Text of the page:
Pages of Gold: Medieval Illuminations from the Morgan
June 19 through September 13, 2009
|Adoration of Magi|
Cutting from a Gradual, in Latin
Illuminated by Master B. F.
Italy, Milan, ca. 1500
220 x208 mm
The Morgan Library & Museum, 1927; MS M.725
Master B. F. might be the Lombard illuminator Francesco Binasco, although this remains to be proven. If
not the same, both were interested in engraving: Binasco worked as an engraver for the mint of Milan, and
B. F. was evidently fond of engravings. The group of houses in the background of the miniature, for
instance, derives from Albrecht Dürer's engraving of the Prodigal Son (ca. 1496). The
motif of the servant removing the spurs of the youngest Magus may derive from Gentile da Fabriano's
famous altarpiece of 1423 in the Uffizi.
The miniature came from a Gradual, as the verso contains part of the Introit to the Mass for the Epiphanyi. The leaf was lot 85 in the landmark Ottley sale held at Sotheby's in 1838. According to the catalogue, it was from the monastery of Certosa at Pavia.
|Virgin and Child Enthroned with the Gentleman of Cologne and a Soldier, in an initial A|
Leaf from a Gradual, in Latin
Spain, Castile, Toledo, ca. 1500, commissioned by the rosary confraternity of Toledo's silk weavers for the Dominican convent of San Pedro Mártir el Real
928 x 600 mm
Gift of William S. Glazier, 1958; MS M.887.1
This elaborate leaf contains the Introit for the Mass of the First Sunday in Advent. In the initial A (of Ad),
the "Gentleman of Cologne," holding a rosary and wearing a chaplet of roses, kneels before the Virgin and
child, who had appeared miraculously. The knight on the right was about to avenge the death of his
brother, slain by the gentleman in a quarrel. The knight, however, was deterred by the miraculous
appearance and the two men became friends. The five wounds of Christ, shown three times in the borders,
was the emblem of the rosary confraternity. The two depictions of Hercules slaying Ladon, the
serpent/dragon guarding the golden apples in the garden of the Hesperides have local meaning, as Hercules
was the legendary founder of Toledo. The Hercules figures were inspired by Antonio Pollaiuolo's famous
engraved Battle of the Ten Nudes (1465). The roses in the borders refer to the confraternity of the rosary.
|Pope Clement VII Asperging the Congregation Before Mass|
Composite leaf with miniature by Vincenzo Raimondi
Italy, Rome, ca. 1523, vellum with montage pasted on card
500x 280 mm
The Morgan Library & Museum; MS M.1134
The large miniature, depicting the pope in procession with bishops, sprinkling holy water, is by Vincenzo
Raimondi (d. 1557), a French illuminator who worked for the papal courts from Leo X (r. 1513–21) to Paul IV
(r. 1555–59). The miniature is surrounded by double borders of several different fragments cleverly arranged
to appear whole. The Medici arms appear twice as well as emblems with mottoes (Semper, "always," and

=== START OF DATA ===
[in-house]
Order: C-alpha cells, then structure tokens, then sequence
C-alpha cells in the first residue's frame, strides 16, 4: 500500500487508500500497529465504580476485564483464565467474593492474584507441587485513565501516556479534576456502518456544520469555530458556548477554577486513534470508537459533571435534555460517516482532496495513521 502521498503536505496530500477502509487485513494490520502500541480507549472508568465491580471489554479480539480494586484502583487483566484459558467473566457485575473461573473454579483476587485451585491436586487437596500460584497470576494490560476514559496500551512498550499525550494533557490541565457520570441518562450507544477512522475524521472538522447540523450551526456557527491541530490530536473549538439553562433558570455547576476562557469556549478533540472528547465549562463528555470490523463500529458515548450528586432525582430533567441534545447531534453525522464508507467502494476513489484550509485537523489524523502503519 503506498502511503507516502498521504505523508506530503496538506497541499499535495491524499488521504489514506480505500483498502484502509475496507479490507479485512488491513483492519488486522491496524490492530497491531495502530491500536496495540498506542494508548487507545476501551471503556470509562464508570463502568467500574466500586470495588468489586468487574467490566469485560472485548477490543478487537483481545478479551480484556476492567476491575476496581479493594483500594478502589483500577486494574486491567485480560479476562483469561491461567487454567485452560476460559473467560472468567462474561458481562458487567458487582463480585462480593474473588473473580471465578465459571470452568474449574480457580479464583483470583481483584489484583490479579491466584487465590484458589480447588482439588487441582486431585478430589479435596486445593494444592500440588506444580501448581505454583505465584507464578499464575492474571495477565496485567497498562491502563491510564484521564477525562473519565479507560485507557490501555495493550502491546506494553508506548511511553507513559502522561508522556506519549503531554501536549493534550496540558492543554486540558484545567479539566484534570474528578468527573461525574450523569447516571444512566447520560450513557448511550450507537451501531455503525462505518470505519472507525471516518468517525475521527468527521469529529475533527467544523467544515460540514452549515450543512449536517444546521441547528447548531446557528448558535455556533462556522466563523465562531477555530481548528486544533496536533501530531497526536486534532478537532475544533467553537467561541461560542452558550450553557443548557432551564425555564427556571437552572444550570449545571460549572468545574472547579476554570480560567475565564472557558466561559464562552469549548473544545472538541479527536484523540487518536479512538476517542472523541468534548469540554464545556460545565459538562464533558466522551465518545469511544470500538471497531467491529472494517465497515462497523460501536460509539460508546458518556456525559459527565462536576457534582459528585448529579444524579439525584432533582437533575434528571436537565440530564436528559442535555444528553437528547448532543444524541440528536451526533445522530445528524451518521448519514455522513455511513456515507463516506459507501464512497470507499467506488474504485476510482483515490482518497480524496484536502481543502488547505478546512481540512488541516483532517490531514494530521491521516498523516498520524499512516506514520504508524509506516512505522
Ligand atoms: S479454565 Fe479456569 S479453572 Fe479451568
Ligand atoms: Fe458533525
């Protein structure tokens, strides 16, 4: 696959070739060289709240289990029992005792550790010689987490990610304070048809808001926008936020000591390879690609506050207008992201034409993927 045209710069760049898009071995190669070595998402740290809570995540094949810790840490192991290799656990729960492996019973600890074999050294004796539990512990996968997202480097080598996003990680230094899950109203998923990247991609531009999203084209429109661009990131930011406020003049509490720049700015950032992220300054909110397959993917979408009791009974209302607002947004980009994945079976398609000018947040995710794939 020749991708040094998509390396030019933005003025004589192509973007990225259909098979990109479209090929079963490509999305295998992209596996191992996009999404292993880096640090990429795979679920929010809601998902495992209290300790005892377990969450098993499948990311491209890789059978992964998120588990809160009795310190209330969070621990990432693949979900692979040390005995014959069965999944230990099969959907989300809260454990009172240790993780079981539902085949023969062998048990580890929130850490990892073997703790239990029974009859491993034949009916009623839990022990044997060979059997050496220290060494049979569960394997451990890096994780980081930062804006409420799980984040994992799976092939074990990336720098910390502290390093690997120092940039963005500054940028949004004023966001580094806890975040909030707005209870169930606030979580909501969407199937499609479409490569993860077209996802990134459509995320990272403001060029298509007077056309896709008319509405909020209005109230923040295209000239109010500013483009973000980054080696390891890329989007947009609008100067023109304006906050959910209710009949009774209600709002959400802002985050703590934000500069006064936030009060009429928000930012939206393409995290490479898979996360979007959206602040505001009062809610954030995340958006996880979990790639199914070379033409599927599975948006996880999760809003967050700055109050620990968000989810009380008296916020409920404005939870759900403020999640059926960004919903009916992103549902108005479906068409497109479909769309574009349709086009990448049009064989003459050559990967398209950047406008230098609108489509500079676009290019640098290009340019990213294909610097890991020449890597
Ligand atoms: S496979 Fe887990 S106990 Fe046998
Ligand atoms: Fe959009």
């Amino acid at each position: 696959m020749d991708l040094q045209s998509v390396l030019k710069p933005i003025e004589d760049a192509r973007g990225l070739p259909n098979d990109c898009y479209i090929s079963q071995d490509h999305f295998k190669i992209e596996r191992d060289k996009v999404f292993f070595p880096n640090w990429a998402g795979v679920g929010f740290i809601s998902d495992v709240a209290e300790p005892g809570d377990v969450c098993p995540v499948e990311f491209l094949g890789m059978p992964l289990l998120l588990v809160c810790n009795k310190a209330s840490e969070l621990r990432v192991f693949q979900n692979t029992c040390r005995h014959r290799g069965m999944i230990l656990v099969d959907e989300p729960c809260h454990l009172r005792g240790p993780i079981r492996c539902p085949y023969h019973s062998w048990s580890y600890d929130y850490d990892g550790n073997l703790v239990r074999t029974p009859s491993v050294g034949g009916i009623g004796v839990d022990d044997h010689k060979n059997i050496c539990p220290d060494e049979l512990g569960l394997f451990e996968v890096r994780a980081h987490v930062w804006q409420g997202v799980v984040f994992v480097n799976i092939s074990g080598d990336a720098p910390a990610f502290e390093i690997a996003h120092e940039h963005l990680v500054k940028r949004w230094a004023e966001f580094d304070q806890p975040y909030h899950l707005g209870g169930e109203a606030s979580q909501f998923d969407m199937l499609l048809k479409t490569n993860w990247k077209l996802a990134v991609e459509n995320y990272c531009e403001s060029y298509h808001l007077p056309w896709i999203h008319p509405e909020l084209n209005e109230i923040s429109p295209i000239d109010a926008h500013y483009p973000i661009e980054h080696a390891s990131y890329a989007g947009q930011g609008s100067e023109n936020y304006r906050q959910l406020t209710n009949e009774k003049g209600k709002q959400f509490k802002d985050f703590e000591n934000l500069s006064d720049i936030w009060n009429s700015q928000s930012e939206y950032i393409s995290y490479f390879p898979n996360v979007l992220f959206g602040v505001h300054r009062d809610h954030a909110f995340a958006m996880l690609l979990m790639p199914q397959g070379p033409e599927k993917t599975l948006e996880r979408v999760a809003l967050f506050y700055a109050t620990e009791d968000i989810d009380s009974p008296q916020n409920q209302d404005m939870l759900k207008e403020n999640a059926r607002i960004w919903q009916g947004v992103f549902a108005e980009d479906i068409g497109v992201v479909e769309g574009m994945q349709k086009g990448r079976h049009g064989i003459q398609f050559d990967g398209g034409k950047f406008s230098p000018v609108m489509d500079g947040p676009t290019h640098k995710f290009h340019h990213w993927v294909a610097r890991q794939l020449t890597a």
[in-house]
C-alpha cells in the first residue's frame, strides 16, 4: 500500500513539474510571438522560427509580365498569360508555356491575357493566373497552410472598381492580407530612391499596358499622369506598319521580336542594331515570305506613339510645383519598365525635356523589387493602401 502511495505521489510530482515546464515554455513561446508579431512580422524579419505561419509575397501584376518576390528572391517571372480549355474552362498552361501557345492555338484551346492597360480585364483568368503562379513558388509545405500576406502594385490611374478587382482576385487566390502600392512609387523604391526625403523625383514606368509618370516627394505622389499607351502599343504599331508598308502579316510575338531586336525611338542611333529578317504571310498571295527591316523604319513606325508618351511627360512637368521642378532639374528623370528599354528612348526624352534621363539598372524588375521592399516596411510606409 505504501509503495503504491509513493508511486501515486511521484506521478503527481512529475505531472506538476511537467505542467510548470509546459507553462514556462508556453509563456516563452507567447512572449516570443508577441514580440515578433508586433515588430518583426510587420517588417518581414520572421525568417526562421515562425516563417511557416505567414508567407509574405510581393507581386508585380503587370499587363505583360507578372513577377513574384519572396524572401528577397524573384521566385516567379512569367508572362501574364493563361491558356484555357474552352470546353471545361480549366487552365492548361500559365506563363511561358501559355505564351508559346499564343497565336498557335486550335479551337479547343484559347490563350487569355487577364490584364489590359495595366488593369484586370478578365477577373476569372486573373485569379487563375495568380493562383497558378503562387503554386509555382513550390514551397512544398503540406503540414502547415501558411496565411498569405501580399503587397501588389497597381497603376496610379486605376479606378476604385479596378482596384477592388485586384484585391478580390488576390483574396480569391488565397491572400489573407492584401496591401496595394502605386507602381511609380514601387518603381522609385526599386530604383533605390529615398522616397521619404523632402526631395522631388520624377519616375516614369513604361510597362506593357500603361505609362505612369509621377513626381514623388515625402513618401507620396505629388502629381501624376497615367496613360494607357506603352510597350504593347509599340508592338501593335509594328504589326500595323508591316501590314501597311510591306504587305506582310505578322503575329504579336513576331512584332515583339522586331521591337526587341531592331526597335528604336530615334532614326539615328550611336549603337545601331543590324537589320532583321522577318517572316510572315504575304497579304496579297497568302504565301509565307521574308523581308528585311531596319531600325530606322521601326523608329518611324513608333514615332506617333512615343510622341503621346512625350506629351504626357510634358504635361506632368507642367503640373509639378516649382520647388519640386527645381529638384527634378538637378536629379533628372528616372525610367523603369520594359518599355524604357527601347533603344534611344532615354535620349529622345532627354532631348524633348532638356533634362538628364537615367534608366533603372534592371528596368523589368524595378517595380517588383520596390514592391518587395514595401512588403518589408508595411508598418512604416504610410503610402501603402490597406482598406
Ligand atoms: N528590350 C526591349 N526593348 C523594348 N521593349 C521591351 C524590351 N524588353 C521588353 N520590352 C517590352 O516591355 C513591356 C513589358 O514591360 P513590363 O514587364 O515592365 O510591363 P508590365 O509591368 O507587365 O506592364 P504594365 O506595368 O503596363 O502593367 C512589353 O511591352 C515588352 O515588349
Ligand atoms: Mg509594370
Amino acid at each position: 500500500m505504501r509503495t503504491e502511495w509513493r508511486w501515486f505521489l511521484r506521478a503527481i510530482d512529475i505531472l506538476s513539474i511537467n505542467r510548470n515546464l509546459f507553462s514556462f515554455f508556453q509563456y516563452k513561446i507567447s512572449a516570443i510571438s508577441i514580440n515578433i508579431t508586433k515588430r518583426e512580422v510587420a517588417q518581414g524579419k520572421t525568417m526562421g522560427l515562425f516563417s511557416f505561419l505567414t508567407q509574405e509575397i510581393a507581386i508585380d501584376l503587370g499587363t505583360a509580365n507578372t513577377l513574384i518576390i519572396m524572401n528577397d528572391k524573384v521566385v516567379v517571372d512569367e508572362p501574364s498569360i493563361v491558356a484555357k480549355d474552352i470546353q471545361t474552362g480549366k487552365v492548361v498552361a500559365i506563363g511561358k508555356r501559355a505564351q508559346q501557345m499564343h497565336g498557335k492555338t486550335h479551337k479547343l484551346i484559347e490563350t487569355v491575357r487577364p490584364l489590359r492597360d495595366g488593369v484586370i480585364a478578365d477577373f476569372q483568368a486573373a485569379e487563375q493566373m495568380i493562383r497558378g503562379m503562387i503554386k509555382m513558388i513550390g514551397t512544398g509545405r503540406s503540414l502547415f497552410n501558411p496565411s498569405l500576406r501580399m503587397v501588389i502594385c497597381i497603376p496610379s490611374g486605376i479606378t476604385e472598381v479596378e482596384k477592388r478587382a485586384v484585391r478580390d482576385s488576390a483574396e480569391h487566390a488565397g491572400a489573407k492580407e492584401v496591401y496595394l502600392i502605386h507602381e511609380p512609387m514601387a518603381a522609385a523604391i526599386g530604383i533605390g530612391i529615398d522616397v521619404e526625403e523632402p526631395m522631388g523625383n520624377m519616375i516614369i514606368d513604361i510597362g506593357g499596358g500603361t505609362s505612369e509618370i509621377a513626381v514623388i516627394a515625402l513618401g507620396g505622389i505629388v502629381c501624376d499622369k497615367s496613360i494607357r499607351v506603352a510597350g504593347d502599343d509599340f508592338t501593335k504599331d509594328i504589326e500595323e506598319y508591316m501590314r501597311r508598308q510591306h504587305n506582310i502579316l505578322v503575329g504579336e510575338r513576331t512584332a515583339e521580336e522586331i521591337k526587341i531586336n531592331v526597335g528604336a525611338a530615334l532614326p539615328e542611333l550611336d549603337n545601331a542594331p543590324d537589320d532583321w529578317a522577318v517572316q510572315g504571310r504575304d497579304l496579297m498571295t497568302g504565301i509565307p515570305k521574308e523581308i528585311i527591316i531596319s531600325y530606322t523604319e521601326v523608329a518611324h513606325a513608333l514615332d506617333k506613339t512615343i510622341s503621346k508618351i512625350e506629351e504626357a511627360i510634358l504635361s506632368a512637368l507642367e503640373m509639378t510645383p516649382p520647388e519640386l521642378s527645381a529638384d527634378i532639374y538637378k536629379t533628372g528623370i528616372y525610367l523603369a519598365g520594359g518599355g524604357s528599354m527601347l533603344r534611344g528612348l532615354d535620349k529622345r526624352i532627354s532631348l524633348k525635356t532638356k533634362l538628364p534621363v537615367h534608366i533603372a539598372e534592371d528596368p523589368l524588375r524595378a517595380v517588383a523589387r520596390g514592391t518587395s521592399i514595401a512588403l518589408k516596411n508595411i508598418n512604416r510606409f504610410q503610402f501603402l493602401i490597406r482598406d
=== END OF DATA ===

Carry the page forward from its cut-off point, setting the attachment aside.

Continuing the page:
Suave, "sweet") used by both Leo X and Clement VII, who was Giulio de' Medici, cousin of Leo X. The use
of the yoke with Suave derives from Matthew 11:30, "For my yoke is sweet and my burden light." Among
the popes, bishops, saints, and other figures in the ovals, only one can be identified. It is Pope Gregory the
Great, at the top left, for his attribute is the dove, symbol of the Holy Spirit, suggesting the divine
inspiration of his writing.
Montage with other cuttings, possibly from a Gospel Book made for Pope Gregory XIII (r. 1572–85).
Italy, probably Rome, ca. 1572–85.
413 x 277mm
Purchased by Pierpont Morgan from Leo Olschki, 1907. MS M.270.
This "leaf " is actually a montage of vellum cuttings excised from one or more service books taken from the Sistine Chapel during the 1798 French occupation of Rome. These cuttings were brought to England by Luigi Celotti (1759–1843), who presumably created the montage and sold it at Christie's on 26 May 1825, lot 87. In the Celotti sale catalogue, William Ottley (1771–1836) listed it under Pope Gregory XIII and attributed it to Giulio Clovio (1498–1578). It was then in Ottley's own sale at Sotheby's (10 May 1838, lot 243). The dealer Leo Olschki wisely offered the leaf to Morgan, who had acquired Clovio's masterpiece, the Farnese Hours, three years earlier. If the portraits are not by Clovio (he was then quite old) they are certainly by an artist who came under his influence.
|Seated Ruler with Two Women and a Standing Saint|
Cutting from a choir book, in Latin
France, perhaps Paris, first quarter of the twentieth century
Illuminated by the Spanish Forger
245 x 195 mm
Purchased (as the Spanish Forger), 1967. MS M.786c.
The Spanish Forger was keenly aware of the growing market for single leaves and cuttings, producing nearly two hundred fifty of them for an unsuspecting public. The forger's nationality remains unknown, but Belle da Costa Greene named him the Spanish Forger after she had exposed a panel by him that was thought to be Spanish. This leaf was the first manuscript illumination tested using neutron activation analysis, resulting in the identification of the green pigment as copper arsenite or Paris green, which was not available before 1814. In 1978 the Spanish Forger became the first illuminator to be given a one-man show at the Morgan, causing Hilton Kramer to comment "that many a genuine artist has received a lot less from posterity."